Wednesday, August 29, 2012

Dark Shadows Diary: Episode 15

Episode 15: "The Dark Threads of the Past"
July 15, 1966

It's Friday on a daytime drama, do you can bet something huge is going to happen ... relatively speaking.

DARK SHADOWS hasn't exactly spoiled us with weekend cliffhangers so far, but the show has been building to a specific moment all week. It's actually surprising the suspense was drawn out longer, but it finally happened: Roger Collins had an unhappy accident behind the wheel of his car, courtesy of his own son.

For a child who hasn't yet seen his 10th birthday, David Collins is a master manipulator. He doesn't get any points for bamboozling Victoria Winters (which is like shooting fish in a barrel) but he's laid the groundwork to fluster the more authoritative adults at Collinwood in upcoming episodes. Even though he and Burke Devlin have a lot in common (i.e., their distaste for Roger Collins) it's doubtful Devlin is going to like the attention the car wreck is going to attract to him. Having been seen loitering around Roger's vehicle in the previous episode, he's going to be the obvious culprit. Certainly more so than Victoria, even though David's planted some damning evidence in her room.

David is a profoundly disturbed little boy, jaded and bitter beyond his years. He tells Victoria that everyone lies, and that he believes compliments are nothing but tools used to get over on the world. After the governess shares a story with him about a child at the foundling home who struggled with bullies and low self-esteem, David suggests the solution to that problem was to line up the bullies and gun them down. He uses a capgun to illustrate his Machiavellian philosophy.

David is not reacting simply out of boredom or casual cruelty. After overhearing his father threaten to institutionalize him, he's worried his time at Collinwood is coming to a close. And he really, really doesn't want to leave. In the last episode, we saw that he removed a part from Roger's car, and has placed the item (as well as a magazine about automotive maintenance) in the care of Victoria. She thinks she's made a friend in David; he knows he's found a patsy in the new governess.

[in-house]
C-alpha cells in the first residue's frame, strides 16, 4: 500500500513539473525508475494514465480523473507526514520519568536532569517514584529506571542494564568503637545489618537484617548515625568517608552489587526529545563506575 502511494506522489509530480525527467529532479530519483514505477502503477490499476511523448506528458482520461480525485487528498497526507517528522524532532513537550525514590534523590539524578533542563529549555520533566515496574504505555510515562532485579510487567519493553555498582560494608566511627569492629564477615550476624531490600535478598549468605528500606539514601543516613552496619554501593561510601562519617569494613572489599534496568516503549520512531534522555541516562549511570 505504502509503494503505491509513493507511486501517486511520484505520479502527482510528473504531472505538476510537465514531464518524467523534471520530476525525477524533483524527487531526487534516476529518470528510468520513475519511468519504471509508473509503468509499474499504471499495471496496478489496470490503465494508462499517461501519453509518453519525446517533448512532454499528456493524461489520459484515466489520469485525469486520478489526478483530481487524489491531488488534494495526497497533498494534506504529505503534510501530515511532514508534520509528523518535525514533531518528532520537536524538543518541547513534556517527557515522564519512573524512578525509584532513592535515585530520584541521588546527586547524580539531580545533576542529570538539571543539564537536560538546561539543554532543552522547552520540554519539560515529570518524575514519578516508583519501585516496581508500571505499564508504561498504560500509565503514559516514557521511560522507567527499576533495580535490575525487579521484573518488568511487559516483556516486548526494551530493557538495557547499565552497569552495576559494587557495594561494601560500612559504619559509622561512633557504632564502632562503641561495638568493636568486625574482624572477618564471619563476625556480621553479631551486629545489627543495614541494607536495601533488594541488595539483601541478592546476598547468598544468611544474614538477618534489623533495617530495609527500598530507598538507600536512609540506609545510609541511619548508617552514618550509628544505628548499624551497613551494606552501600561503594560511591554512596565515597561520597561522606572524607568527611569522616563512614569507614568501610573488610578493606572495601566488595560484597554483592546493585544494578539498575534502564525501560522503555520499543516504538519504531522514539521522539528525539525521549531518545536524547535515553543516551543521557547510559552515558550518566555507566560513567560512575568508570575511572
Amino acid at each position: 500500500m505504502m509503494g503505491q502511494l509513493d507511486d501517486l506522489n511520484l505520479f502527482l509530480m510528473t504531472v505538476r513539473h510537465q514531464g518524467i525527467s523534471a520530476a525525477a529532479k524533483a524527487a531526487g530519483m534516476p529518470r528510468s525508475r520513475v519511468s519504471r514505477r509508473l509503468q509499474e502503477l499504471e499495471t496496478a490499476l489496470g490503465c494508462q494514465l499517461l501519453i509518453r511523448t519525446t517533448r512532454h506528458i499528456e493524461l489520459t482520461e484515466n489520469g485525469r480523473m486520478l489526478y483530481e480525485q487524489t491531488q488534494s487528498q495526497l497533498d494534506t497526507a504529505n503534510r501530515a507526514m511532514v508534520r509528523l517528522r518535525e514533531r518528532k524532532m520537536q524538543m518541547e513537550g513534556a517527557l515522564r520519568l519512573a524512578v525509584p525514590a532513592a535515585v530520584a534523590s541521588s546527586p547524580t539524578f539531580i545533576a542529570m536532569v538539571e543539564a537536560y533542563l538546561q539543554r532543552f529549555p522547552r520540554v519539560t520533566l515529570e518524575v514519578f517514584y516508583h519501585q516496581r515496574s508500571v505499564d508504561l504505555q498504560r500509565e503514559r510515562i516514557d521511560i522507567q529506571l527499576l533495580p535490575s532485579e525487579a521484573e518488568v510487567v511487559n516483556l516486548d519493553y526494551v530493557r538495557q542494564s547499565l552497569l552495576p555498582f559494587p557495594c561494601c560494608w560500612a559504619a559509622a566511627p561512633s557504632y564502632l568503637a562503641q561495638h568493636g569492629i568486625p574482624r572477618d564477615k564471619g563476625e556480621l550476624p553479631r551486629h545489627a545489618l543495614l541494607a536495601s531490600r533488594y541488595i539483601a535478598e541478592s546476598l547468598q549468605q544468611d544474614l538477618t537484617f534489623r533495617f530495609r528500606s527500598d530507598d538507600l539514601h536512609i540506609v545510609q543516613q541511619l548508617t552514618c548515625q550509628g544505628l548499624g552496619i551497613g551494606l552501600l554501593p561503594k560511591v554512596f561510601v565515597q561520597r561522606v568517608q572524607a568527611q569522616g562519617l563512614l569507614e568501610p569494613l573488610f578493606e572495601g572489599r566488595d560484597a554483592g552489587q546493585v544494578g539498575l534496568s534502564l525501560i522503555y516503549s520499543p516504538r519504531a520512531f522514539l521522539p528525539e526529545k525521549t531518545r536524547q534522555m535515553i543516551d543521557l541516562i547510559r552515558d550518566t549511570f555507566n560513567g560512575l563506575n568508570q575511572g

Both Roger and David show uncharacteristic signs of rationality in this episode. Roger tells Victoria that he wanted her to leave Collinwood for her own safety. He does a stellar job of selling this line of bullshit. (I almost believed it, myself.) On the off-chance that Roger was in danger of becoming likeable, he stops to warn Victoria about trusting David. "You can't buy friendship from David," he says of his own son. "He has none to give. Give him enough time ...he'll destroy you."

Victoria managed to almost reach David, who comes close to having a change of heart about his plot to murder his father. After revealing his true feelings for Roger ("I hope he dies!") he ambushes him in the foyer, possibly looking for some sign of love or compassion. At this point, it's not too late to turn back. But Roger doesn't know he's being tested and fails miserably, dismissing David on sight. He leaves Collinwood, on the way to a business meeting at the Blue Whale with Devlin, when his car spins out of control. Liz gets a call about the accident, ending the week on an unlikely note: the caller (whoever they are) can't tell Liz about the condition of her brother. If I remember correctly, Roger walks away from the incident with a few bumps and bruises. I wouldn't think you'd need a doctor to disclose that bit of information, but Dan Curtis rightfully wanted us to tune in again the following Monday. Thanks to DVD, I don't have to wait that long.


Ash said...

The Beginning Collections are timeless. This DS gal really used to have it out for David. The kid really irritated me but I've been looking at these early episodes again. He's really good at being a parricidal terror. I think this is Henesy's best acting.

Possessed by Petofi in 1897 is another winner for me.

Anonymous said...

Although the build-up to Roger's car accident seemed to take a century, the aftermath did grant us two great revelations: one, David is an absolute sociopath whose masterful manipulation and murderous schemes only slow when he senses that he might be imprisoned for them. Two, Roger's scar! Seeing it fade from episode to episode was more exciting than the astonishingly gradual exposure of David as the mechanic (complete with engine diagrams) behind the car crash.

dmontgomster said...

The early episodes are fascinating for how dysfunctional the Collins family was compared to other family dramas or comedies of the time, such as The Donna Reed Show, The Brady Bunch, Leave It To Beaver, or My Three Sons. Can you imagine a father wanting to institutionalize his kid, a kid trying to kill his father, or a teenage girl taking up with a motorcyclist to spite her mother and prevent her second marriage? Only show I can think of from that period that might have gone that far out was maybe Peyton Place--also produced by ABC--but since my mother wouldn't allow me to watch it, I can't say if the families on that show were equally screwed up.

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